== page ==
Rats, mice, pigs and rabbits have been used in biomedical research at Trinity since 2012
More than 100,000 live animals have been used for biomedical research by Trinity College Dublin in five years, it has been revealed.
Last year 24,990 were bought by the university for use in experiments at a cost of €310,000, with a further €10,000 spent disposing of the carcasses.
Irish Anti-Vivisection Society chair Yvonne Smalley called for stricter regulation of practices.
She said: “The IAVS is extremely disappointed the number of animals procured by TCD for painful animal experiments almost quadrupled to 24,990 in 2016. This is disturbing evidence this institution has a gung-ho approach to its infliction of animal suffering.
“TCD is supposed to be Ireland’s leading academic centre but its behaviour towards animals is stuck in the dark ages.” Rats, mice, pigs and rabbits have been used in biomedical research at Trinity since 2012.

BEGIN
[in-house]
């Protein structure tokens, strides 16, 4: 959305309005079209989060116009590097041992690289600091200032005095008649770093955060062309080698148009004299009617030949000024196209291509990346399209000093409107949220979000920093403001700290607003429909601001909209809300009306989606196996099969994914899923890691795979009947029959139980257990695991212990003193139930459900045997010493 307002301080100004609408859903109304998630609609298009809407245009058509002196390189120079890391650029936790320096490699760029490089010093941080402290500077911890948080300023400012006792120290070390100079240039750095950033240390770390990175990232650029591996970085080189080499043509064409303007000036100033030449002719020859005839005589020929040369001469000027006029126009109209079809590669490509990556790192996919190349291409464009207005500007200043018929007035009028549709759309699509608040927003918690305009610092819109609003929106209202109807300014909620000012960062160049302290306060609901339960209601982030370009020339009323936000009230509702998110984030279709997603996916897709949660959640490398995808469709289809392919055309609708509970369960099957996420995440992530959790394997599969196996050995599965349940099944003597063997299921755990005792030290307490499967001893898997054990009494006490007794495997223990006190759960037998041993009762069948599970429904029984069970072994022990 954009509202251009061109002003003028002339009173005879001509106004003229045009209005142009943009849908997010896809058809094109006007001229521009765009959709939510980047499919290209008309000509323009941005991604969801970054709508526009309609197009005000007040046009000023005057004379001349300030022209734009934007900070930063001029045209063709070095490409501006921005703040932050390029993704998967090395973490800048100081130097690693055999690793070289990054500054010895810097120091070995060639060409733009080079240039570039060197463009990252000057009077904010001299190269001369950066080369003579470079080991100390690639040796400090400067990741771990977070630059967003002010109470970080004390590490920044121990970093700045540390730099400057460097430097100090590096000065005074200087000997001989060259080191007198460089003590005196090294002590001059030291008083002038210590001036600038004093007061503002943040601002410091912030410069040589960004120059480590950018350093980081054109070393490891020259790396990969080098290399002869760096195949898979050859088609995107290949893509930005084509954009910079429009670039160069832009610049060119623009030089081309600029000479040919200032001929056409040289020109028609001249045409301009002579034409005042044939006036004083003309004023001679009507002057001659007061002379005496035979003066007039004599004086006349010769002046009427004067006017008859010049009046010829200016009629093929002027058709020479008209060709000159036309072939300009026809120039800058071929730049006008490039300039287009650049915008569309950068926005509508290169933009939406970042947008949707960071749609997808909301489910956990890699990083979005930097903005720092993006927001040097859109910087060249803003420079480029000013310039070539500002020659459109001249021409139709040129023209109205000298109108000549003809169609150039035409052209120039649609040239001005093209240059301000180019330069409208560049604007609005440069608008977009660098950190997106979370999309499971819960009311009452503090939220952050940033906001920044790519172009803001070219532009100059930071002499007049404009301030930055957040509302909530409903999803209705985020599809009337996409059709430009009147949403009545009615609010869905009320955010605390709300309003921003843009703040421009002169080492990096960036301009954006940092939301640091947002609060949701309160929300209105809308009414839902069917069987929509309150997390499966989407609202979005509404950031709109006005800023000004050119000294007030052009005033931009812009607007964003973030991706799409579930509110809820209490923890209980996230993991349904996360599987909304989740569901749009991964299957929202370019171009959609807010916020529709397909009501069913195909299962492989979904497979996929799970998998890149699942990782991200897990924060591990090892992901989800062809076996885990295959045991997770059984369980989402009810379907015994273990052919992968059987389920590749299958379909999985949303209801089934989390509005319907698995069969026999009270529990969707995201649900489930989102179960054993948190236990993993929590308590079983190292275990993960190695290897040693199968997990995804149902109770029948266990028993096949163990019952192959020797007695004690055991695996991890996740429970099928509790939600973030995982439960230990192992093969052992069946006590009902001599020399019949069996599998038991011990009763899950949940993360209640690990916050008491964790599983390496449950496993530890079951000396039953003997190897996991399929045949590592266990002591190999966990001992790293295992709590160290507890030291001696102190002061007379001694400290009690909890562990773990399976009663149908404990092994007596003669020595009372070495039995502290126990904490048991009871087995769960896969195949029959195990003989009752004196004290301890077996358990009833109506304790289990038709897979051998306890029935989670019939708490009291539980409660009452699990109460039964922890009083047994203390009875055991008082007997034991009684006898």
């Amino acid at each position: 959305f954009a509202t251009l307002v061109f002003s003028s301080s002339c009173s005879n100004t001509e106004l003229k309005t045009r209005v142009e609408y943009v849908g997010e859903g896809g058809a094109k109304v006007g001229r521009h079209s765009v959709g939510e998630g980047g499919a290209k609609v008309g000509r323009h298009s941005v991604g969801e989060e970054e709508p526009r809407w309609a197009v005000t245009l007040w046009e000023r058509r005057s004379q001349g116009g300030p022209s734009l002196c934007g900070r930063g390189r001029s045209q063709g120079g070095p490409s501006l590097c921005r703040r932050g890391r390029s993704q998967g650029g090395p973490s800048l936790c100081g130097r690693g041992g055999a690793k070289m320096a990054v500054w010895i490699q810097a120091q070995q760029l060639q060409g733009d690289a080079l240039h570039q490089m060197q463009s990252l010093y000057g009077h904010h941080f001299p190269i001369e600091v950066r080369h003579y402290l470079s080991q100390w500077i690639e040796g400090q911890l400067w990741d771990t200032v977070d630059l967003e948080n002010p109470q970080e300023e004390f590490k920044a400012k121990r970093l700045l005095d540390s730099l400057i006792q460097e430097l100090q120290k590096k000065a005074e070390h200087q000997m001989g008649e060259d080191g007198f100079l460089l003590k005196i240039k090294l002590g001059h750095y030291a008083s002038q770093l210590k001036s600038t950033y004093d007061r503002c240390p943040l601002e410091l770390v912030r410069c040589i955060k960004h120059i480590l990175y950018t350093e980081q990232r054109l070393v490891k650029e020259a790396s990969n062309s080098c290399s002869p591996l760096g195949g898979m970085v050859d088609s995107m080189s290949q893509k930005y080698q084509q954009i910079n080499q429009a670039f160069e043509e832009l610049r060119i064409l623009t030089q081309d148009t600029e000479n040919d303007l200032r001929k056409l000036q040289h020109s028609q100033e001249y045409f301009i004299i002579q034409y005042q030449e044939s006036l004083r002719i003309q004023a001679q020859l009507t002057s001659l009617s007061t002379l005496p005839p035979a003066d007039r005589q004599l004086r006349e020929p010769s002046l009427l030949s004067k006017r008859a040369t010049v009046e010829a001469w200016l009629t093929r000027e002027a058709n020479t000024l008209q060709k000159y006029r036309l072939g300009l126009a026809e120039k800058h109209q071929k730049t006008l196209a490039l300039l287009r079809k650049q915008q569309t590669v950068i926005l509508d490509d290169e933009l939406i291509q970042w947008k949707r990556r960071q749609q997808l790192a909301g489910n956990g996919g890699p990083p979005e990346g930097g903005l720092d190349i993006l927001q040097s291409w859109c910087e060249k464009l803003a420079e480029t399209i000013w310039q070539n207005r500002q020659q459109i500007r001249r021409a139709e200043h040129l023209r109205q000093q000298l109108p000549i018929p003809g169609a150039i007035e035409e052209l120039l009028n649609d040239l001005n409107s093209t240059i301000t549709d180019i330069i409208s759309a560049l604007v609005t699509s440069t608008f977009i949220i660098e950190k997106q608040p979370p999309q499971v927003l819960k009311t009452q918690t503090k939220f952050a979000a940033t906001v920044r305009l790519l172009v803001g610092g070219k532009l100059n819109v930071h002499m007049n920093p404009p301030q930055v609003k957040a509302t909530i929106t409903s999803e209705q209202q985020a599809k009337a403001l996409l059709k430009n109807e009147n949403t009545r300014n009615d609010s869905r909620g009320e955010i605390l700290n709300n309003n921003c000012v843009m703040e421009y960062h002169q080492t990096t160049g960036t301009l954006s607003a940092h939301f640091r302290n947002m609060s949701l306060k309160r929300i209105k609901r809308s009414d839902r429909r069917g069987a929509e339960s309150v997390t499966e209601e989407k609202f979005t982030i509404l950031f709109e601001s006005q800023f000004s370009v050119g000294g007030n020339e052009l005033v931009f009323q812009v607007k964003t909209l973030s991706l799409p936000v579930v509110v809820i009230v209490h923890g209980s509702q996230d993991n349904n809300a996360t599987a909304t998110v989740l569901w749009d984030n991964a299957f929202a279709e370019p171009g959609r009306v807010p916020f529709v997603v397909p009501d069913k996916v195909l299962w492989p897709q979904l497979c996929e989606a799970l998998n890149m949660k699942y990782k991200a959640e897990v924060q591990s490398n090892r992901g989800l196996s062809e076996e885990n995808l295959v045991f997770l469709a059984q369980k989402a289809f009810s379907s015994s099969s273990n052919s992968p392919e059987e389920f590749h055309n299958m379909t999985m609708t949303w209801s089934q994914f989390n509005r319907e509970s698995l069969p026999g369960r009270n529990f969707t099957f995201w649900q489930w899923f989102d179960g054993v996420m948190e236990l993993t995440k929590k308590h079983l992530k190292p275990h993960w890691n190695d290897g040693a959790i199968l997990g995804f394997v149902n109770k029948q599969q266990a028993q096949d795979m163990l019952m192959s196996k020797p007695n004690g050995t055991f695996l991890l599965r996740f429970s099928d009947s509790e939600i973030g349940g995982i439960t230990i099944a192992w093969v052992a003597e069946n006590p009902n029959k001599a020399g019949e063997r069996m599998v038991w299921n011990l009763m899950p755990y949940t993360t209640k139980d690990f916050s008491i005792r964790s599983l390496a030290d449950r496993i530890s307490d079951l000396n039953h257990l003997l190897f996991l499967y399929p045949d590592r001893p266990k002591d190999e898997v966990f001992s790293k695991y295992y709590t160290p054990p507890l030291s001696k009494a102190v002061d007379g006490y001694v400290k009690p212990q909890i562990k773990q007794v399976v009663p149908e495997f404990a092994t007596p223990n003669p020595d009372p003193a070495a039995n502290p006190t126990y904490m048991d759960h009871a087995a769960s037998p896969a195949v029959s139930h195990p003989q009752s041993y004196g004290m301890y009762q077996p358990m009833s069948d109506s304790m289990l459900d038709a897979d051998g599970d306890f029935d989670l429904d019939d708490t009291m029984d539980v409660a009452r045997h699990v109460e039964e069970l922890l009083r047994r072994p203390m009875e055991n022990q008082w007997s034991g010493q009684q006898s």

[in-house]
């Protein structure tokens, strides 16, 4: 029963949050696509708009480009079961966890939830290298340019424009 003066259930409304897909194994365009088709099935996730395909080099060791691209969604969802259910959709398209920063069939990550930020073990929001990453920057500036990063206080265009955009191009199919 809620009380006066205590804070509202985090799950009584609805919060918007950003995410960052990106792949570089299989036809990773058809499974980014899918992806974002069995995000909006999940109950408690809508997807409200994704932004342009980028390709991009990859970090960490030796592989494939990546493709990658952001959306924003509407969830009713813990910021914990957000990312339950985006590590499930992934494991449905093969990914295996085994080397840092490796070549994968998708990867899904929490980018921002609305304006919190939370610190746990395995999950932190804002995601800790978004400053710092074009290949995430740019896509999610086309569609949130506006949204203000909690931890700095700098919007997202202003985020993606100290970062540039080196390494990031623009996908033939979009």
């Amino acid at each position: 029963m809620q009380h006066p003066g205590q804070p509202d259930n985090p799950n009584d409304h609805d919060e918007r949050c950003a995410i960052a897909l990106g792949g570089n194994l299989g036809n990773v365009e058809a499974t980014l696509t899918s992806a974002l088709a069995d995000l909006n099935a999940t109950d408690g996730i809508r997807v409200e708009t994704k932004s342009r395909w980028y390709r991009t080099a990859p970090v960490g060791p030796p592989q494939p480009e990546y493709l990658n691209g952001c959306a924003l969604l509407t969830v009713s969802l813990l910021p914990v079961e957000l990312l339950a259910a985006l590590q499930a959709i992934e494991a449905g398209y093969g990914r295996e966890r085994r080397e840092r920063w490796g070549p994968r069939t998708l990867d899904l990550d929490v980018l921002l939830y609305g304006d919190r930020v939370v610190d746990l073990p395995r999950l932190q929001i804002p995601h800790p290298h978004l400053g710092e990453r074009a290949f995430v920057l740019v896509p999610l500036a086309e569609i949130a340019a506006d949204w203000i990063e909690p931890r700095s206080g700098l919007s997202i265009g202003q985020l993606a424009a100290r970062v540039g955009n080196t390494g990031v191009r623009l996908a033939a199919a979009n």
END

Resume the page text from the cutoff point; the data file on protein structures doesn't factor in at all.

Documents released under the Freedom Of Information Act show 109,531 live animals were purchased by TCD between 2012 and 2016 for use in biomedical research.
A Trinity spokesman said the use of animals “is in keeping with the practice of all Irish universities and leading universities worldwide”.
Researchers are required to show there are no alternatives to animal-based experiments before an ethical review committee will approve the procedures.
Projects for which animals have been used include studies of human conditions such as Alzheimer’s, arthritis, multiple sclerosis and inflammatory bowel disease.
- Darragh McDonagh